"If I should mention, as a matter of course, that autumn follows summer, that does not mean that I am all for getting a ladder and pulling the leaves off the trees". - John Wyndham, The Kraken Wakes
This blog, 2005 :
As the Native Brit population declines, and natives become the minority in more and more areas, politics will almost inevitably become split on ethnic lines. The demographics are still pointing all one way, the Tories are unlikely to win this year and less likely to make major changes if and when they do ever win.
So in 20 years or so there'll be a nativist British party, representing a substantial proportion, if not a majority, of the native English. The only question is what the name of that party will be.
It may not be the BNP. It may be Veritas, or UKIP, or English Nationalist. It may even be the Tories, but it's unlikely. By the time they wake up to the fact that, with 80% of ethnic minorities voting Labour, natives being the minority in the major cities, and inward migration unchecked, they may never recapture urban seats, they may have been fatally compromised in the eyes of native voters.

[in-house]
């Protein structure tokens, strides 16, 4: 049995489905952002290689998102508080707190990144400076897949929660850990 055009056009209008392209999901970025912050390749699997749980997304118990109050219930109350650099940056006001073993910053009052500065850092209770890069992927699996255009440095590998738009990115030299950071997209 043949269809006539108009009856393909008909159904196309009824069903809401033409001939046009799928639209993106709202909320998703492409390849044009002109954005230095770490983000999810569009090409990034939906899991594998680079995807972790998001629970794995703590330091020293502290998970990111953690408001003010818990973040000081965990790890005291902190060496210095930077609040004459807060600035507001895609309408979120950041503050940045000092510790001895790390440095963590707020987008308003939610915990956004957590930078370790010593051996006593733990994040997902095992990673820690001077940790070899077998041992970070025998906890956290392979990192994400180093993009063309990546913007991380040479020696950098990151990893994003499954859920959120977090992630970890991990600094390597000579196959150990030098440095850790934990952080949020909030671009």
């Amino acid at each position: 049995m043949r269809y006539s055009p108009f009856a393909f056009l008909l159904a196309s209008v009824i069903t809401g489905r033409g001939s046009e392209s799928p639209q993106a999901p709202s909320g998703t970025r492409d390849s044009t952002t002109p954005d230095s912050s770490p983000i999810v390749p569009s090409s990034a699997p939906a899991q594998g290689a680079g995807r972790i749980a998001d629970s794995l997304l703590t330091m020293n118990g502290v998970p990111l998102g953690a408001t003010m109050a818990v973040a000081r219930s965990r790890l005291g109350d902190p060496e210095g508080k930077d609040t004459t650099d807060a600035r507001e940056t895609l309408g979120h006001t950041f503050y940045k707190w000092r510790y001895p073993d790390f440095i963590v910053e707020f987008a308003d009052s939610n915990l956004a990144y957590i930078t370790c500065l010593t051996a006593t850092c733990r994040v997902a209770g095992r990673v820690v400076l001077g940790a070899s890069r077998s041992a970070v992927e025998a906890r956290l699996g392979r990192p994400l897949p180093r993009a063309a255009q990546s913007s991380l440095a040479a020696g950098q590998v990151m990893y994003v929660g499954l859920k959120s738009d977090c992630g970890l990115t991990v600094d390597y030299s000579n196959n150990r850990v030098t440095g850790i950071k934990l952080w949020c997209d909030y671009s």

The Times, today :
About 70 people are packed into a back room of the Golden Lion pub, with not a skinhead or pair of Doc Martens in sight and more tweeds than T-shirts. They are male and female, young and old, working class and middle class, ex-Labour and ex-Tory, several of them Daily Telegraph readers. They are mostly solid Yorkshire folk who have watched immigrants transform areas in which they grew up and believe — rightly or wrongly — that their way of life is under threat. They are bewildered more than hate-filled. They are fearful more than fear-inspiring, and feel gagged by political correctness. They do not come from sink estates. They are stakeholders, people with something to lose. "We’re being overwhelmed," laments a retired Latin teacher. "I've nothing against other races. It's just that they keep flooding into the country to breaking point," says a lorry driver. "We can't invite the whole world to live in England," says a former merchant marine officer. Few will give their names.